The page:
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The Arabs of the Ottoman Empire, 1516-1918: A Social and Cultural History ePub download

by Bruce Masters

  • Author: Bruce Masters
  • ISBN: 1107033632
  • ISBN13: 978-1107033634
  • ePub: 1791 kb | FB2: 1573 kb
  • Language: English
  • Category: Middle East
  • Publisher: Cambridge University Press (April 29, 2013)
  • Pages: 276
  • Rating: 4.4/5
  • Votes: 158
  • Format: lrf mbr mobi azw
The Arabs of the Ottoman Empire, 1516-1918: A Social and Cultural History ePub download

Bruce Masters's work surveys this period, emphasizing the cultural and social changes that occurred against the backdrop of the political realities that Arabs experienced as subjects of the Ottoman sultans.

Bruce Masters's work surveys this period, emphasizing the cultural and social changes that occurred against the backdrop of the political realities that Arabs experienced as subjects of the Ottoman sultans. The persistence of Ottoman rule over a vast area for several centuries required that some Arabs collaborat The Ottomans ruled much of the Arab World for four centuries. Bruce Masters's work surveys this period, emphasizing the cultural and social changes that occurred against the backdrop of the political realities that Arabs experienced as subjects of the Ottoman sultans.

Historians of the Ottoman Empire have become increasingly interested in the ways these.

The book contributes to empire studies in general and to studies of center-periphery relations in the Ottoman Empire in particular

The Ottomans ruled much of the Arab World for four centuries. Bruce Masters's work surveys this period. I would note several things

The Ottomans ruled much of the Arab World for four centuries. I would note several things. While part of the Ottoman empire, the directness of rule waxed and waned; the large area was ruled mostly with complicated arrangements with local notables. The Ottomans are often thought of as Turkish, but they were rather cosmopolitan, and there were strong Persian influences on culture. Ottoman rule was nominally four hundred years long. The impacts are difficult to measure, but must be huge overall. Arabs were mostly Muslim, although there were many sects.

The Arabs of the Ottoman Empire, 1516–1918 The Ottomans ruled much of the Arab world for four centuries

The Arabs of the Ottoman Empire, 1516–1918 The Ottomans ruled much of the Arab world for four centuries. Bruce Masters’s work surveys this period, emphasizing the cultural and social changes that occurred against the backdrop of the political realities that Arabs experienced as subjects of the Ottoman sultans. The persis- tence of Ottoman rule over a vast area for several centuries required that some Arabs collaborate in the imperial enterprise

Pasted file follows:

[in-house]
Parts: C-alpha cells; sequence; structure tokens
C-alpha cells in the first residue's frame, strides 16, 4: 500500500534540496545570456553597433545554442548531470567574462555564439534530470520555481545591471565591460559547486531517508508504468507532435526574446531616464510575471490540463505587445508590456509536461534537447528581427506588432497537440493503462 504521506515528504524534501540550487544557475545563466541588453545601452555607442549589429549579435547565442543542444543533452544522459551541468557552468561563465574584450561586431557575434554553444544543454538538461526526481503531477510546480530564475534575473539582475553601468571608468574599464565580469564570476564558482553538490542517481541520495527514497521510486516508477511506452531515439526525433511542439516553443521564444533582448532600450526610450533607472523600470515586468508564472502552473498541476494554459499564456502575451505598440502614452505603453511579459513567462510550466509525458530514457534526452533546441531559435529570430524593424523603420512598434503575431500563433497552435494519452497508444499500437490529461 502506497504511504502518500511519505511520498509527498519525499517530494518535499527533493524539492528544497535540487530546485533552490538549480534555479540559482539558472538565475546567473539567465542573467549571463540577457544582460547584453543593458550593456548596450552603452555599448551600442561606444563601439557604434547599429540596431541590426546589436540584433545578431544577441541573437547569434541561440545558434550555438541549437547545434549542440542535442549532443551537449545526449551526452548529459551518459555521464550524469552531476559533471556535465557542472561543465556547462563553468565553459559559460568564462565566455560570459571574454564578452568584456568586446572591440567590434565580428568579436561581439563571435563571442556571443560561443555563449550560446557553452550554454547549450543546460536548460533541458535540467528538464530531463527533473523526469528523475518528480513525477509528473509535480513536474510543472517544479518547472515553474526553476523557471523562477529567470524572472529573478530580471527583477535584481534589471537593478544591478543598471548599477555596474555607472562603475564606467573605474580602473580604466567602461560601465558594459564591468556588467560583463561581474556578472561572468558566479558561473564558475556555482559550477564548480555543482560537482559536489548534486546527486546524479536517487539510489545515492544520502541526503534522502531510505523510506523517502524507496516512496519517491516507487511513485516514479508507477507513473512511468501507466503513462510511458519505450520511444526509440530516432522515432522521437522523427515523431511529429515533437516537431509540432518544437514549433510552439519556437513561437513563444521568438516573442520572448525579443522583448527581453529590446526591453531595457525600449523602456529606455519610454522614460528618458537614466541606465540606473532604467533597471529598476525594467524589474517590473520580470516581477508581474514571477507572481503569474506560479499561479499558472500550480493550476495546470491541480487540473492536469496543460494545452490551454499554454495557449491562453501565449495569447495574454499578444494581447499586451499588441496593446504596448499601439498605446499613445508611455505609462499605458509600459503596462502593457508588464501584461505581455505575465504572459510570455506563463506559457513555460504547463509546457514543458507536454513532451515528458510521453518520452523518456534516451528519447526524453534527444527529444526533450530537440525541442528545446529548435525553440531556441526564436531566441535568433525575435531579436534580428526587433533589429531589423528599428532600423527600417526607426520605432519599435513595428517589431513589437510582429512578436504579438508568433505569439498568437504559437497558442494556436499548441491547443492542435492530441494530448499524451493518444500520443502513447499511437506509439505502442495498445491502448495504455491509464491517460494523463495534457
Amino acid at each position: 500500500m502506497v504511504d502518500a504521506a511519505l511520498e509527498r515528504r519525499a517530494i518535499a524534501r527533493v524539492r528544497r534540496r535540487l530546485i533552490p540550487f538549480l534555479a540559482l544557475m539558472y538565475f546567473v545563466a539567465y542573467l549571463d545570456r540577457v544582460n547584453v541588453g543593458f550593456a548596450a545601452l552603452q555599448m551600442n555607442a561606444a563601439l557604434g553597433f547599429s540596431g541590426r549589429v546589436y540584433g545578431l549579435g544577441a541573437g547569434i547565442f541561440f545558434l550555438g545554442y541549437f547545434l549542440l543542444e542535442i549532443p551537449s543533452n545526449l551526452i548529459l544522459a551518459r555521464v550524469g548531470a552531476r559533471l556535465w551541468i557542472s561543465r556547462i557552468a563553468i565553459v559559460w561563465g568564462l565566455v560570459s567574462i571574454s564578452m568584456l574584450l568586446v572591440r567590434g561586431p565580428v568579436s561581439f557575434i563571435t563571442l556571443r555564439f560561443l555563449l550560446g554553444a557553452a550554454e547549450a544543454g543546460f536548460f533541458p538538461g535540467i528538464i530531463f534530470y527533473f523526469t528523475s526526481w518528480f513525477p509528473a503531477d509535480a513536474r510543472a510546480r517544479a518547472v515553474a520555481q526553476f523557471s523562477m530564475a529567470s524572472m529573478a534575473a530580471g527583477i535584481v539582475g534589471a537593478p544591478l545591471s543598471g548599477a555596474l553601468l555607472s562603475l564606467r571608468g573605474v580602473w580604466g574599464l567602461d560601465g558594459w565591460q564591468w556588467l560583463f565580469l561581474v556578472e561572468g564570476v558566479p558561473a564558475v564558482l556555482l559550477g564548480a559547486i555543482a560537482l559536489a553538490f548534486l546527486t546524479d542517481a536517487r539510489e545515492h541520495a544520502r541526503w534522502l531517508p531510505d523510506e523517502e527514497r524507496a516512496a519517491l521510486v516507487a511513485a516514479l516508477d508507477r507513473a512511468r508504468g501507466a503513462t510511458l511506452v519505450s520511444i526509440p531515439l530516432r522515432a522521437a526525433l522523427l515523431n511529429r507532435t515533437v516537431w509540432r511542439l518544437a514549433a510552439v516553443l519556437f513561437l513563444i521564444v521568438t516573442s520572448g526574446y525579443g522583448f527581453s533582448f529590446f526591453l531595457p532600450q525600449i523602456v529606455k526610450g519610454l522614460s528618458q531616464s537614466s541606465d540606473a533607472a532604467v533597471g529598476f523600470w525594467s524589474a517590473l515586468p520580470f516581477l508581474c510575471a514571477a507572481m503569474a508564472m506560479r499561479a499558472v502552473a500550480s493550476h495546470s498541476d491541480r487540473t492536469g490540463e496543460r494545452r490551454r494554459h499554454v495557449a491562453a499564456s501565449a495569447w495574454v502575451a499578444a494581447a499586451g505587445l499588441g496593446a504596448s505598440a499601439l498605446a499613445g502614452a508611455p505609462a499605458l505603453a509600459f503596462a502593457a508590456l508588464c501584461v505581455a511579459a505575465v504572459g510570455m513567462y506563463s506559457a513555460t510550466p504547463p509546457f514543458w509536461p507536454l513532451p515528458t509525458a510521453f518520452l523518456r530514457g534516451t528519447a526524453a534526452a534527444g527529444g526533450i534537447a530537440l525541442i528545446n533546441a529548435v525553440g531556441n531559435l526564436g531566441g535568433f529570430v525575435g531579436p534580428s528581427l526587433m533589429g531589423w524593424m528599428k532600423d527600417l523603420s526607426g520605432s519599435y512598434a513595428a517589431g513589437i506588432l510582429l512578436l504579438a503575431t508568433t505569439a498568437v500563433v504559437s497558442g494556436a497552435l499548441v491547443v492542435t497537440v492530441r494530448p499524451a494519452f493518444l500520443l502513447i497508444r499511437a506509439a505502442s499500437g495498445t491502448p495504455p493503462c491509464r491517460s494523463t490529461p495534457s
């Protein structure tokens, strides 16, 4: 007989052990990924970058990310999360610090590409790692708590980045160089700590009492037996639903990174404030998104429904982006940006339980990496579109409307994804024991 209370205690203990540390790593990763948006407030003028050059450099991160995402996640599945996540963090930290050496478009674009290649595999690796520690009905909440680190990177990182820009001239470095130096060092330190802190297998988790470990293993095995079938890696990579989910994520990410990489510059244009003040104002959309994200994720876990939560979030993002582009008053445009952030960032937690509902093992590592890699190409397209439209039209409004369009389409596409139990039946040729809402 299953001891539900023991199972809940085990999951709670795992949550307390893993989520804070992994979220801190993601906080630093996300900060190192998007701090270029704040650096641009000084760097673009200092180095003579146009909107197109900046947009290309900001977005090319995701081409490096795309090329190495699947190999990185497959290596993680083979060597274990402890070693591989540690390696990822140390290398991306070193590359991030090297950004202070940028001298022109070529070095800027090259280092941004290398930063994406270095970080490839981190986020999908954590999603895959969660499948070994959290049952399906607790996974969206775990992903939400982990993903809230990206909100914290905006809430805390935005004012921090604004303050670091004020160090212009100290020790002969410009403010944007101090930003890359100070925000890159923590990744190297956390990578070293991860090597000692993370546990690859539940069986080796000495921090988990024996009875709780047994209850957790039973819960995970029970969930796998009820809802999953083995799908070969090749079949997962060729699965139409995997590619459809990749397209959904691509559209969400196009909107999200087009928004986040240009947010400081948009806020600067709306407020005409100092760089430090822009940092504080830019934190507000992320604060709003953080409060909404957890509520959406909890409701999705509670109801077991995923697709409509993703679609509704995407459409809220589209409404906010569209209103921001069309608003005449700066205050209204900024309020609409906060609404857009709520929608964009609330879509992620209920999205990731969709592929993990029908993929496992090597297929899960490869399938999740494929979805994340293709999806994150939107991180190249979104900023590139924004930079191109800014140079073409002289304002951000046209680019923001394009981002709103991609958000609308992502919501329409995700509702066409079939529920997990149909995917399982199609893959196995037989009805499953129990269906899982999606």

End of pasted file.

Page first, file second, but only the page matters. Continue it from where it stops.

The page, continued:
A Social and Cultural History. Herzog, Christoph The Ottoman Politics of War in Mesopotamia, 1914–1918, and Popular Reactions: The Example of Hilla.

A Social and Cultural History. The persistence of Ottoman rule over a vast area for several centuries required that some Arabs collaborate in the imperial enterprise. Books related to The Arabs of the Ottoman Empire, 1516–1918. Masters highlights the role of two social classes that made the empire successful: the Sunni Muslim religious scholars, the ulama, and the urban notables, the acyan.

The Ottomans ruled much of the Arab World for four centuries.

Bruce Masters's fine book, The Arabs of the Ottoman Empire, surveys the history of the Arab provinces of the . The book consists of an introduction, seven chapters, and a conclusion

Bruce Masters's fine book, The Arabs of the Ottoman Empire, surveys the history of the Arab provinces of the Ottoman Empire. Masters has published extensively on various aspects of the Ottoman Arab world, especially Syria, and is thus exceedingly well-qualified to author this work of synthesis based mostly on secondary literature. The book consists of an introduction, seven chapters, and a conclusion. The first four chapters concern what is conventionally referred to as the early modern period, which spans from 1516 to the early 19th century.

The Ottomans ruled much of the Arab World for four centuries. Bruce Masters's work surveys this period, emphasizing the cultural and social changes that occurred against the backdrop of the political realities that Arabs experienced as subjects of the Ottoman sultans. The persistence of Ottoman rule over a vast area for several centuries required that some Arabs collaborate in the imperial enterprise. Masters highlights the role of two social classes that made the empire successful: the Sunni Muslim religious scholars, the ulama, and the urban notables, the acyan. Both groups identified with the Ottoman sultanate and were its firmest backers, although for different reasons. The ulama legitimated the Ottoman state as a righteous Muslim sultanate, while the acyan emerged as the dominant political and economic class in most Arab cities due to their connections to the regime. Together, the two helped to maintain the empire.
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